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Does Your Dog Pull On Walks?

Oct 7 / Sally Gutteridge
Dogs love walks, the only exception is stressed or worried dogs who benefit from
less outside time because the world is a scary place. 
A dog pulling on the lead makes that choice because it’s his most natural behaviour. No animal is born on a tether and if we put a tether on, we must also include guidance on how to act when tethered – for the dog.

The first thing we consider when a dog pulls on walks is what they are wearing. A collar or slip collar around the neck of a pulling dog is a recipe for throat pain and injury. The dog’s throat is a tender area and – in my opinion – collars should be reserved for dogs that never pull or discarded altogether.

The worst use of collars is by trainers and those giving advice that a certain collar is the key to solving a dog’s behaviour. For example, a tightening chain or even a chain with prongs on that push into the dog’s skin when they pull. Another collar type is one that uses electricity to change behaviour, which is thankfully becoming gradually banned in most European countries.

The idea behind a collar like the ones I have mentioned here is that they make the dog change their choices via the threat of pain. They don’t really teach a different choice though or start off with a good lesson because the dog has to practice the behaviour before the pain is delivered.

So, what we have in this situation is a dog that has never been taught to relax on the lead. We then bring in a collar that’s supposed to change that dog’s behaviour. The dog then pulls as he always does, but this time, he gets hurt, getting punished for doing something that no-one has asked him not to do. The punishment has been delivered by his most trusted human or a stranger whilst his human looks on. How very sad is that?

There is a much nicer option though, an obvious one if we look at it carefully. It could still involve changing walking equipment but this time to something kinder, a harness. There are a range of harnesses available now; however, some scary looking harnesses with areas that tighten in vulnerable places should be avoided. Most are comfortable though and redistribute the dog’s weight to make walking less of a struggle for the human and often naturally stop pulling. A good harness will fit around less vulnerable body areas, and be comfortable and kind to the dog. If you have a dog that pulls on a collar, it’s worth considering a harness instead.

When we have the walking equipment right, we can begin teaching the dog not to pull. To make the choice of a loose lead because it’s rewarding and motivating to do that. Like everything we have learned on this journey so far, we are aiming for helpful choice that’s easy and has the best consequences.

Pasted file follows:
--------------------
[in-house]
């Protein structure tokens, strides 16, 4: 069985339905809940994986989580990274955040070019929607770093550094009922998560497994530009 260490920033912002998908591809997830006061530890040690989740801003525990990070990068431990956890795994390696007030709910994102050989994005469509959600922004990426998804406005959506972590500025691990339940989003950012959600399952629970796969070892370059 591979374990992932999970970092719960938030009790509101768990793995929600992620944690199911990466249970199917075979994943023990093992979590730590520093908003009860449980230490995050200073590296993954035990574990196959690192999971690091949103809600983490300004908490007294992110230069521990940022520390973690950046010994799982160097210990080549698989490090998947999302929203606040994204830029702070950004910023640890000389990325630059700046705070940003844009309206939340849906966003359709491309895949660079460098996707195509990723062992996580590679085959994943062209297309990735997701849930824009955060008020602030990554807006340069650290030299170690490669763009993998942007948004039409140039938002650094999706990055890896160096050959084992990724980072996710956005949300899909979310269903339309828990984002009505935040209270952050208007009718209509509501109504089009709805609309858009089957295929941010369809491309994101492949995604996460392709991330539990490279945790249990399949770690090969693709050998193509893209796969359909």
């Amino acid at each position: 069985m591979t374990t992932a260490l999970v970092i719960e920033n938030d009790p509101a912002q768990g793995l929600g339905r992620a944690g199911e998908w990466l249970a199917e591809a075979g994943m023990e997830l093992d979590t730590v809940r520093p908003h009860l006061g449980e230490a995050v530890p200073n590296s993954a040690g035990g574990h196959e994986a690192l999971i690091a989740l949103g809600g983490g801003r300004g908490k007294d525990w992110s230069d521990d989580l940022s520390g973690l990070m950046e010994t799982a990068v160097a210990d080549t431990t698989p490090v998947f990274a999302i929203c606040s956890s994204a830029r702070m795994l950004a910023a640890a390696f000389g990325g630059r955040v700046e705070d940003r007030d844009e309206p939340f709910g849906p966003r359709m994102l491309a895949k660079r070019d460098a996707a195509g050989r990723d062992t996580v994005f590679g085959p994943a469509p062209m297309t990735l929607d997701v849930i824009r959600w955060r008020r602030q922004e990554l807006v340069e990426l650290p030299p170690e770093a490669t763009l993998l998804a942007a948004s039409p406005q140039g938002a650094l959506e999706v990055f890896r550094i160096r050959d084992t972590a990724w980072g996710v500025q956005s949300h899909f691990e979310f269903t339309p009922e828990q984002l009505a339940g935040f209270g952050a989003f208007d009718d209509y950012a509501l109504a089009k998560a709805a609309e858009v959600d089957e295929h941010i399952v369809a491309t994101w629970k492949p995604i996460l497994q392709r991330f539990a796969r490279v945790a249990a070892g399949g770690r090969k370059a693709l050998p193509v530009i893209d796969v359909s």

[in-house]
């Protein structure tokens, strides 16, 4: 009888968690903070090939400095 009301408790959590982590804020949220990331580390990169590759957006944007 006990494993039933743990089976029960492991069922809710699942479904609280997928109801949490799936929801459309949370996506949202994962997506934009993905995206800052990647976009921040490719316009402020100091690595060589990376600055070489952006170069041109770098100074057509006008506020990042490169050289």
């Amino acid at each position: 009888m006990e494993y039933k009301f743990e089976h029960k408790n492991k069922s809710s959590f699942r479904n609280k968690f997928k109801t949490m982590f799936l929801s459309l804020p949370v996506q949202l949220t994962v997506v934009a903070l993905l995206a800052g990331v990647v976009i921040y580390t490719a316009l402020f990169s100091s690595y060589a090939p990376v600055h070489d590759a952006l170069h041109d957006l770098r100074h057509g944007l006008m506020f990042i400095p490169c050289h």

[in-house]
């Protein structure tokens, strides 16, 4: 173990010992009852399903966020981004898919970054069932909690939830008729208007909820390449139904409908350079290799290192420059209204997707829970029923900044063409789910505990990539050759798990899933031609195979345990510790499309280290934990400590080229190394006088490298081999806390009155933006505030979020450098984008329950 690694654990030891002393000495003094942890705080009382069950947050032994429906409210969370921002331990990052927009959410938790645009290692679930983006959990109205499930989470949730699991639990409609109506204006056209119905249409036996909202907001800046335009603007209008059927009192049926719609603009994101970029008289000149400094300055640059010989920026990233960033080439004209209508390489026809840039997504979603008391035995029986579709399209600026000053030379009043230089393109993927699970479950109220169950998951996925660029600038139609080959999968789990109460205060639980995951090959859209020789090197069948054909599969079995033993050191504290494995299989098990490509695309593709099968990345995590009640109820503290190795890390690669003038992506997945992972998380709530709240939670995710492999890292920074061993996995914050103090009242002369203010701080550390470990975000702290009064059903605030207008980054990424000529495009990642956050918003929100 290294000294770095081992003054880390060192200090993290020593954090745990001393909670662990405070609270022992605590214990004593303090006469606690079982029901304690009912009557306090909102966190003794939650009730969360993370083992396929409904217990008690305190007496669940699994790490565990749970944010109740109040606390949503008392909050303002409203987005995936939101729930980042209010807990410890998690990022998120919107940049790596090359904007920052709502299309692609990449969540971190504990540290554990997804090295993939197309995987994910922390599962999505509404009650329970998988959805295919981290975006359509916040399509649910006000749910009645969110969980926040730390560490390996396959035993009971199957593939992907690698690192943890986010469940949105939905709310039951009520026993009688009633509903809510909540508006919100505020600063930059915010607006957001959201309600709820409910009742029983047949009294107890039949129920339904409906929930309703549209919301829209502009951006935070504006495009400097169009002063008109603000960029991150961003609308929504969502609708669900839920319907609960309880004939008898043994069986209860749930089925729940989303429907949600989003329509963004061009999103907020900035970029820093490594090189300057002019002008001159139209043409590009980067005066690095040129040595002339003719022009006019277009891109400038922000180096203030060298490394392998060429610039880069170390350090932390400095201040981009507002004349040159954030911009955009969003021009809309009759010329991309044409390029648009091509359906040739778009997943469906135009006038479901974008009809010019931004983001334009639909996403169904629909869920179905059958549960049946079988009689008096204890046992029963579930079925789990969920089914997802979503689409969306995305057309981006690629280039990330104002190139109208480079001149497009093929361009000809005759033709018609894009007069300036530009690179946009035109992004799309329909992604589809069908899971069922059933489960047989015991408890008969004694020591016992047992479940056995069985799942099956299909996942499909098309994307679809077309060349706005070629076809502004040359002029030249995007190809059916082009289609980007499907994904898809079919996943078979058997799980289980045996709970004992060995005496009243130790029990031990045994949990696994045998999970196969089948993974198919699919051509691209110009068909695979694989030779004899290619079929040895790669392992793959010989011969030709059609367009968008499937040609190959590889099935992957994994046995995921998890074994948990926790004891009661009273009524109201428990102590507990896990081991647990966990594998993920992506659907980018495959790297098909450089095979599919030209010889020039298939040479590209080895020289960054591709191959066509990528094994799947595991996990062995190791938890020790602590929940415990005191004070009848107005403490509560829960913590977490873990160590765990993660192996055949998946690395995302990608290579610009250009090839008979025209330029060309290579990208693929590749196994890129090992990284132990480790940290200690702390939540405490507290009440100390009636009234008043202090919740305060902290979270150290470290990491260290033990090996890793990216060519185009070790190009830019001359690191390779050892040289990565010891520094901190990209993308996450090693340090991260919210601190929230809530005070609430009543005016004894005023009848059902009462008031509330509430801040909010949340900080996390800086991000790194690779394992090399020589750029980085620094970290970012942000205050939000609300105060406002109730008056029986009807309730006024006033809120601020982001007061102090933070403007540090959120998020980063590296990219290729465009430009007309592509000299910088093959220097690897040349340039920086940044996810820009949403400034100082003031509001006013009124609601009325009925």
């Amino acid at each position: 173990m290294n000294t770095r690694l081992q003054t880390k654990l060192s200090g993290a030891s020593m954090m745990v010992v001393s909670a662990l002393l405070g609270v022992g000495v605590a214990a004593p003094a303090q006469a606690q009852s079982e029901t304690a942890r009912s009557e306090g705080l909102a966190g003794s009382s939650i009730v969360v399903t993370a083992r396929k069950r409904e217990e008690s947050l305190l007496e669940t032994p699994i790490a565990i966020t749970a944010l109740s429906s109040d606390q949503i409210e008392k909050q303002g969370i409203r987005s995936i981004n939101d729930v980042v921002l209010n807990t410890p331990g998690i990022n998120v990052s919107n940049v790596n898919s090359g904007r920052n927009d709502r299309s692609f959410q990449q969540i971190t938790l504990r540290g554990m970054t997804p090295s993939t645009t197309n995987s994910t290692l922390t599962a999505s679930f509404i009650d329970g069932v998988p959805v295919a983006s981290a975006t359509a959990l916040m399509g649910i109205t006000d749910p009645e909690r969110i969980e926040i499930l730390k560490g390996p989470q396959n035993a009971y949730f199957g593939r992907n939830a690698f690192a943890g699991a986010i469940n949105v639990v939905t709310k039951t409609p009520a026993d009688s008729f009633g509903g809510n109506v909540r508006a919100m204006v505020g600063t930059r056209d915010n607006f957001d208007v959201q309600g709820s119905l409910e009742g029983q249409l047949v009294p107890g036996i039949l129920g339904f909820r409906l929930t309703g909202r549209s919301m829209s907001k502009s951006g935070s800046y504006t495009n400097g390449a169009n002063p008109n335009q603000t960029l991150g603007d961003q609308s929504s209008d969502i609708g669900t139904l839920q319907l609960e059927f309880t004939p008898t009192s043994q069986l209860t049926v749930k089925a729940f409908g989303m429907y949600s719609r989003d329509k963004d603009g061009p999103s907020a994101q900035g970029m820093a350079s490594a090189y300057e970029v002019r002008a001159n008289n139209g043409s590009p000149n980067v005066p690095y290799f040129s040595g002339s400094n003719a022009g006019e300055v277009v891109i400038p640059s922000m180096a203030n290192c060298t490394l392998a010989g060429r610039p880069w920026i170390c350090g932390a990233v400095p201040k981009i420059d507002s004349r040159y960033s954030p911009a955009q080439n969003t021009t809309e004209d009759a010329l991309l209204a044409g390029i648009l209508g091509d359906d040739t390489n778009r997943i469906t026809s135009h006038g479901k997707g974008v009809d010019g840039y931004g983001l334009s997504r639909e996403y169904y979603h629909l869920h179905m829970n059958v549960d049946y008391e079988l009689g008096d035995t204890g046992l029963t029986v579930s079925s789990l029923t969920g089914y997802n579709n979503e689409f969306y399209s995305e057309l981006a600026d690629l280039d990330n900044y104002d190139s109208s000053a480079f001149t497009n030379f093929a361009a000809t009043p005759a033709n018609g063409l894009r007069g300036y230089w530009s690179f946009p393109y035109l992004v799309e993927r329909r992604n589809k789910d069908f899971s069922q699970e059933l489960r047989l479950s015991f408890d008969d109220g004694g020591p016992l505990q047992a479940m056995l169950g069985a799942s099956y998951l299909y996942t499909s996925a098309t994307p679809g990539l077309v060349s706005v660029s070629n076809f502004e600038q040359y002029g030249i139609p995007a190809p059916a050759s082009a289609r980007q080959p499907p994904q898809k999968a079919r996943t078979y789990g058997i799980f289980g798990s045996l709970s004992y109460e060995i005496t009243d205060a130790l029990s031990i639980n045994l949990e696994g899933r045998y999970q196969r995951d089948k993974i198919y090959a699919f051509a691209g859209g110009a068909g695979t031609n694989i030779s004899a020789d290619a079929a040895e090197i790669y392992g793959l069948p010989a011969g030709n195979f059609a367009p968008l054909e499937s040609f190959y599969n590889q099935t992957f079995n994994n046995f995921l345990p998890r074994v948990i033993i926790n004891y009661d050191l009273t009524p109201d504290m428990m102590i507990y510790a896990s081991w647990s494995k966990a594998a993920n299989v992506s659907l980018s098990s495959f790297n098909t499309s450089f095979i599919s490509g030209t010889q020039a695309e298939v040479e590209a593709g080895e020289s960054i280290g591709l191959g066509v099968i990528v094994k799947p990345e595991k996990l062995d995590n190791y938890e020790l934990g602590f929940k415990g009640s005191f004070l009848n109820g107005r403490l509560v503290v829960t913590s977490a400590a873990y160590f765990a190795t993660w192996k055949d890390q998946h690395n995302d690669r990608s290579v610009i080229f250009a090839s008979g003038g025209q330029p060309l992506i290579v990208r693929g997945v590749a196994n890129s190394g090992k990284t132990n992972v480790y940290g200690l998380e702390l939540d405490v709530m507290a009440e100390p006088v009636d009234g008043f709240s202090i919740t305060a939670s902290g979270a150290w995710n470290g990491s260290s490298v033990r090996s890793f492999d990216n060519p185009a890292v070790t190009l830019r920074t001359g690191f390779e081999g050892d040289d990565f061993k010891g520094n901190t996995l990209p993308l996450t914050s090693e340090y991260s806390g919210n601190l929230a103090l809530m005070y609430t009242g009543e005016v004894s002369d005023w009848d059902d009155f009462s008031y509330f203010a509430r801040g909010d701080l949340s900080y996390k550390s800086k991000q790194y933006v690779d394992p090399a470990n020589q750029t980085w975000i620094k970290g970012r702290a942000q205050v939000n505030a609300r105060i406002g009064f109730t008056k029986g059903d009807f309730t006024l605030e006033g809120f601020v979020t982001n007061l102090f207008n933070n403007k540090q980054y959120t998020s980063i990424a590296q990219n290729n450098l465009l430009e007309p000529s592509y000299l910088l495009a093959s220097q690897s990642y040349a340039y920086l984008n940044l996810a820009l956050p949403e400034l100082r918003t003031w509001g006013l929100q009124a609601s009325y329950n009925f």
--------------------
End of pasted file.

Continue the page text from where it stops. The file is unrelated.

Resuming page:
First, change the routine. A new routine is a good idea to teach a new skill. If you usually go out of the front door and get dragged to the park down the road by an excited dog, don’t start trying to teach a loose lead at the moment you leave the house because your dog will be highly excited and less likely to learn something new. Time your lesson wisely and you will get to the desired point much more quickly. It is wise to begin teaching this lesson during or after a walk, particularly if your dog is high on energy. Trying to teach a loose lead with a dog that’s brimming with energy is unlikely to succeed.

We have already covered a few things that will help with this mission. By this point, your dog should be generally way more engaged with you. Be sure to have plenty of tiny food rewards and your chosen marker at the ready.

Then, it’s just a case of implementing the following steps:

  • Ensure your dog is not full of energy. You can do this by giving him a loose run or walk before you begin.

  • Have your dog on the lead in an area of no to low distractions. Remember that we need to make this as easy as possible for him, to make your request his easiest choice to make.

  • Stand and wait, and if your dog is trying to pull you, wait until the lead goes slack then mark and reward your dog. It could take a while the first few times but if the area is dull enough, your dog will turn and ask what you’re waiting for. This will slacken the lead ready for your marker and reward.

  • When your dog gets the idea, he will start to slacken the lead quickly, because it’s rewarding. Great! Keep delivering your marker and reward.

  • When you can stand together comfortably, start to move. Your dog may then pull to the end of the lead because it’s what he’s used to doing when you walk. At this point, change direction and use the words ‘this way’ as your dog turns with you, the lead will go slack. Mark and reward this natural good luck and practice.

  • Lengthen your sessions and practice facilitating a loose lead then marking it by changing direction a few times, using your ‘this way’ cue then ending the session with a game. Put the loose lead on cue too and your dog will start to relax his pulling.

Next, you can build time and distractions by proofing the new choice of walking without dragging you along. You already have a considerable toolkit to help if a big distraction comes along. You can ask for a hand touch, swiftly change direction whilst saying ‘this way’ or ask your dog to watch you until the distraction has passed by.

Another good thing to do — particularly if your dog is focused on things and reacts to them overtly — is to drop a few small bits of food on the ground for him to sniff out. Providing a distraction that overrules the interesting thing in the environment is key to having your dog choose what you want, rather than something else. It’s all about the engagement and how interesting you are at the time.

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